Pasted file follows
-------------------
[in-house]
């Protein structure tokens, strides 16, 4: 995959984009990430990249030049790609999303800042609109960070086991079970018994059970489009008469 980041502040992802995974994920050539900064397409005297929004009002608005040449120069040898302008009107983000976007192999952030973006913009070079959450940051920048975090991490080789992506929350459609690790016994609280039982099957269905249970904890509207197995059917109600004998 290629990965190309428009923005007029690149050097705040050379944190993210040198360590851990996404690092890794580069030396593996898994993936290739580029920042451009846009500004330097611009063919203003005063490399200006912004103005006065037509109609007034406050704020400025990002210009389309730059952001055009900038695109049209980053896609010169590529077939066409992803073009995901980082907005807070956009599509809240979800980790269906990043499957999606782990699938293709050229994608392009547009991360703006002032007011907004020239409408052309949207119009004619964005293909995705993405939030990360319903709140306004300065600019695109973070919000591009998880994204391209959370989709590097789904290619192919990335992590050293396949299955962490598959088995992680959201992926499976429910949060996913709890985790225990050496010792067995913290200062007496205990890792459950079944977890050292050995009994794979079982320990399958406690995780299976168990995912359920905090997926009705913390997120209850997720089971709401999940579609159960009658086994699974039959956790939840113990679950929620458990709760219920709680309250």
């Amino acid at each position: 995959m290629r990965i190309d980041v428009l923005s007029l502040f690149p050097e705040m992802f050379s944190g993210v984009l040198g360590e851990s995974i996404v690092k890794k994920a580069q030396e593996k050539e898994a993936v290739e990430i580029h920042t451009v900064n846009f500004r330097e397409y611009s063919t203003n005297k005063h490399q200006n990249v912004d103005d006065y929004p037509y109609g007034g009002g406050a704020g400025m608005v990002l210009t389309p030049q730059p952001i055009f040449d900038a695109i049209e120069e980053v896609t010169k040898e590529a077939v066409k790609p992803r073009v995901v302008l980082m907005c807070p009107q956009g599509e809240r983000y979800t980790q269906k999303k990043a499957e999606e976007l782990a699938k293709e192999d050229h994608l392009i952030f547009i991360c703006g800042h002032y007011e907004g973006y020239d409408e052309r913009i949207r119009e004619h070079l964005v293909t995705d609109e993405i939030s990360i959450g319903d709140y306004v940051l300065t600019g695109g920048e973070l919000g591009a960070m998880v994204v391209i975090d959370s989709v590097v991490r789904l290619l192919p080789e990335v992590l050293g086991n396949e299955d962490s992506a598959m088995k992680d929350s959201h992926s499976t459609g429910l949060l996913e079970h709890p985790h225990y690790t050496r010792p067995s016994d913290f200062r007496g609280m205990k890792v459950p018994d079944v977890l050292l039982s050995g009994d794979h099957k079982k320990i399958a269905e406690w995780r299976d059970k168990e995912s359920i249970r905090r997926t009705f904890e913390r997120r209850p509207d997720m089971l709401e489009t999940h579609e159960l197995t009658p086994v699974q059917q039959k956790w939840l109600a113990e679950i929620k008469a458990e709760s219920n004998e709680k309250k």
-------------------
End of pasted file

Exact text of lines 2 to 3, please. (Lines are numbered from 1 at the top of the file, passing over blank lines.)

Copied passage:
């Protein structure tokens, strides 16, 4: 995959984009990430990249030049790609999303800042609109960070086991079970018994059970489009008469 980041502040992802995974994920050539900064397409005297929004009002608005040449120069040898302008009107983000976007192999952030973006913009070079959450940051920048975090991490080789992506929350459609690790016994609280039982099957269905249970904890509207197995059917109600004998 290629990965190309428009923005007029690149050097705040050379944190993210040198360590851990996404690092890794580069030396593996898994993936290739580029920042451009846009500004330097611009063919203003005063490399200006912004103005006065037509109609007034406050704020400025990002210009389309730059952001055009900038695109049209980053896609010169590529077939066409992803073009995901980082907005807070956009599509809240979800980790269906990043499957999606782990699938293709050229994608392009547009991360703006002032007011907004020239409408052309949207119009004619964005293909995705993405939030990360319903709140306004300065600019695109973070919000591009998880994204391209959370989709590097789904290619192919990335992590050293396949299955962490598959088995992680959201992926499976429910949060996913709890985790225990050496010792067995913290200062007496205990890792459950079944977890050292050995009994794979079982320990399958406690995780299976168990995912359920905090997926009705913390997120209850997720089971709401999940579609159960009658086994699974039959956790939840113990679950929620458990709760219920709680309250």
């Amino acid at each position: 995959m290629r990965i190309d980041v428009l923005s007029l502040f690149p050097e705040m992802f050379s944190g993210v984009l040198g360590e851990s995974i996404v690092k890794k994920a580069q030396e593996k050539e898994a993936v290739e990430i580029h920042t451009v900064n846009f500004r330097e397409y611009s063919t203003n005297k005063h490399q200006n990249v912004d103005d006065y929004p037509y109609g007034g009002g406050a704020g400025m608005v990002l210009t389309p030049q730059p952001i055009f040449d900038a695109i049209e120069e980053v896609t010169k040898e590529a077939v066409k790609p992803r073009v995901v302008l980082m907005c807070p009107q956009g599509e809240r983000y979800t980790q269906k999303k990043a499957e999606e976007l782990a699938k293709e192999d050229h994608l392009i952030f547009i991360c703006g800042h002032y007011e907004g973006y020239d409408e052309r913009i949207r119009e004619h070079l964005v293909t995705d609109e993405i939030s990360i959450g319903d709140y306004v940051l300065t600019g695109g920048e973070l919000g591009a960070m998880v994204v391209i975090d959370s989709v590097v991490r789904l290619l192919p080789e990335v992590l050293g086991n396949e299955d962490s992506a598959m088995k992680d929350s959201h992926s499976t459609g429910l949060l996913e079970h709890p985790h225990y690790t050496r010792p067995s016994d913290f200062r007496g609280m205990k890792v459950p018994d079944v977890l050292l039982s050995g009994d794979h099957k079982k320990i399958a269905e406690w995780r299976d059970k168990e995912s359920i249970r905090r997926t009705f904890e913390r997120r209850p509207d997720m089971l709401e489009t999940h579609e159960l197995t009658p086994v699974q059917q039959k956790w939840l109600a113990e679950i929620k008469a458990e709760s219920n004998e709680k309250k």